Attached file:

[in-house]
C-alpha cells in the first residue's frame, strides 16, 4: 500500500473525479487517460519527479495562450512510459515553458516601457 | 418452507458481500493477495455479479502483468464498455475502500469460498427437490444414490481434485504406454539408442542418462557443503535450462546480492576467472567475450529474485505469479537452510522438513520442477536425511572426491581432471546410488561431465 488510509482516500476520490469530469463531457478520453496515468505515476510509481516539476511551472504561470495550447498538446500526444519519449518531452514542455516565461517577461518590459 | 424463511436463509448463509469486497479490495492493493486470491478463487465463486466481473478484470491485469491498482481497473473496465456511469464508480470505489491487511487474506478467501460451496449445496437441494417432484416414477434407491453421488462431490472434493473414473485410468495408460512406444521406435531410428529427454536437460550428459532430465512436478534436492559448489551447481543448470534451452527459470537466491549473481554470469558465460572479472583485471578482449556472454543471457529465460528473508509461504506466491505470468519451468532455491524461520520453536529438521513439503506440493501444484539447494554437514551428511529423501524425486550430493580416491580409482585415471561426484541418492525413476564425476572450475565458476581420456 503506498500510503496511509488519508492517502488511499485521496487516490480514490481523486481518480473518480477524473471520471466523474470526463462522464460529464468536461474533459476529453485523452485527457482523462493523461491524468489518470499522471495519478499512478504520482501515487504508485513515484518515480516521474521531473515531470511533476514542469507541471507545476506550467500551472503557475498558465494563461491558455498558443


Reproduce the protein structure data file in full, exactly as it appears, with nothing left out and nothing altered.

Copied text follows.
[in-house]
C-alpha cells in the first residue's frame, strides 16, 4: 500500500473525479487517460519527479495562450512510459515553458516601457 | 418452507458481500493477495455479479502483468464498455475502500469460498427437490444414490481434485504406454539408442542418462557443503535450462546480492576467472567475450529474485505469479537452510522438513520442477536425511572426491581432471546410488561431465 488510509482516500476520490469530469463531457478520453496515468505515476510509481516539476511551472504561470495550447498538446500526444519519449518531452514542455516565461517577461518590459 | 424463511436463509448463509469486497479490495492493493486470491478463487465463486466481473478484470491485469491498482481497473473496465456511469464508480470505489491487511487474506478467501460451496449445496437441494417432484416414477434407491453421488462431490472434493473414473485410468495408460512406444521406435531410428529427454536437460550428459532430465512436478534436492559448489551447481543448470534451452527459470537466491549473481554470469558465460572479472583485471578482449556472454543471457529465460528473508509461504506466491505470468519451468532455491524461520520453536529438521513439503506440493501444484539447494554437514551428511529423501524425486550430493580416491580409482585415471561426484541418492525413476564425476572450475565458476581420456 503506498500510503496511509488519508492517502488511499485521496487516490480514490481523486481518480473518480477524473471520471466523474470526463462522464460529464468536461474533459476529453485523452485527457482523462493523461491524468489518470499522471495519478499512478504520482501515487504508485513515484518515480516521474521531473515531470511533476514542469507541471507545476506550467500551472503557475498558465494563461491558455498558443